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CU-Boulder FCQ Office: How to read the graphs of FCQ distributions

These graphs show how FCQ ratings are spread out across course sections--how many sections have average ratings of A, A-, B+, etc. One set of graphs shows FCQ course ratings, and a second set shows instructor ratings.

Each graph in a set shows the most recent year's ratings for a different type of course. The categories are based on course level (lower division undergraduate, upper division undergraduate, and graduate courses) and size (small, medium, and large sections of the undergraduate courses). The menu lets you jump right to the graph for each category; the graph's title shows you the course category and the year. You can Return to menu   easily from each graph.

The title also tells how many sections of that type of course returned FCQ forms that year, and how many of those sections are indicated by each * in the graph's columns. The number of sections indicated by a * changes from graph to graph because

  • the number of sections can be quite different in different course categories--there may be nearly a thousand sections of medium-sized lower-division courses, but only a hundred sections of Law school courses--but
  • we wanted each graph to take up no more than one screen so you could see each one's pattern easily.

The title also says that if there were less than one *'s worth of sections in a column, we left the column empty. That way every * in a graph means the same thing, so you can tell how many sections have average ratings of, say, B+ simply by counting the number of *s in the B+ column. Notice that an empty column might have no sections in it at all, or it might have up to one less than the number of sections indicated by a *. You can't tell. But you can be sure that an empty column has less than a *'s worth of sections.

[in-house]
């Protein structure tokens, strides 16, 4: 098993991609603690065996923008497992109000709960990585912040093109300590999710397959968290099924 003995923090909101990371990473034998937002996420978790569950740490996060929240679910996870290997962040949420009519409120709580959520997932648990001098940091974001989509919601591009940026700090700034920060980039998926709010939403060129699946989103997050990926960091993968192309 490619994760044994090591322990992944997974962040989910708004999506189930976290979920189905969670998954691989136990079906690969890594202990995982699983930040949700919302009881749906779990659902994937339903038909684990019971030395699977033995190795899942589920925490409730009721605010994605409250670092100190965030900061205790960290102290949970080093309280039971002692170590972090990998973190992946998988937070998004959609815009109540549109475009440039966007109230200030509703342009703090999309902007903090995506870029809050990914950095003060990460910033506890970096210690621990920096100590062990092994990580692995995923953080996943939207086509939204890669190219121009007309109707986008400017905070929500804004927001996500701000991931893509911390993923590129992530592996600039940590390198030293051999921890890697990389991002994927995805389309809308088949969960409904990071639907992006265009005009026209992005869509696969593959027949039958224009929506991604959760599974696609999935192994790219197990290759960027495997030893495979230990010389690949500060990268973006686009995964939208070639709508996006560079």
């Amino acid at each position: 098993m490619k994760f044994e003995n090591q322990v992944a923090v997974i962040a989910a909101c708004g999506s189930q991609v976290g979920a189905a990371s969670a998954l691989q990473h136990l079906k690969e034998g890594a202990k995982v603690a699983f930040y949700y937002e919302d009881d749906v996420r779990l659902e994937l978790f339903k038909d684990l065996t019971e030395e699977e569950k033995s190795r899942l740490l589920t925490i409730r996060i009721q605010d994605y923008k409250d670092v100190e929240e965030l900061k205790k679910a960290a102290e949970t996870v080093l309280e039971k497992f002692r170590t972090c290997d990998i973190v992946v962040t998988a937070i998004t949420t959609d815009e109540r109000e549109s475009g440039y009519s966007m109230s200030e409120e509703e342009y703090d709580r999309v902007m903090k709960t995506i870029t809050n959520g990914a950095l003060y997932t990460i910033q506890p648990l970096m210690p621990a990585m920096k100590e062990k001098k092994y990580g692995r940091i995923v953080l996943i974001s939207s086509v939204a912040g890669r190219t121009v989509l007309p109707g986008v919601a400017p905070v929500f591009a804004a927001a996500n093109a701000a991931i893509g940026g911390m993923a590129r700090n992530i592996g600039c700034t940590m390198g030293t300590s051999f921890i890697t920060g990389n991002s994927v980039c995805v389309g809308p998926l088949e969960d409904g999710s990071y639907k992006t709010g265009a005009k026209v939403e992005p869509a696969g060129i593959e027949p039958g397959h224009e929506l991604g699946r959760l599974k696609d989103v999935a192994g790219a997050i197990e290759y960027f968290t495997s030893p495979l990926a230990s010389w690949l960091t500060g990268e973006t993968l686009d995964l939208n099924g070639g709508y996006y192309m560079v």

Compare the shapes of the distributions for two different types of courses, or for the course and instructor ratings for the same type of course. Compare where the highest columns are--where most of the section ratings fell on the two graphs. Compare how the *s are spread out across the A-to-F scale--how far up and down the scale they go, and whether there is a tight central cluster of tall columns or a wide set of columns that are about the same height.

The statistics above each graph summarize the distribution's shape. The mean rating   reflects the pattern's central peak. The numbers 0 through 4 correspond to the ratings F (0) through A (4); an average of 3.0 is equivalent to B, 3.5 is equivalent to B+, 3.2 is a little bit less than midway between B and B+, etc. The standard deviation   is a measure of how widely the ratings were spread out--the smaller the standard deviation, the more similar the sections' ratings were and the more "tightly packed" the pattern is.

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Last revision 05/19/16

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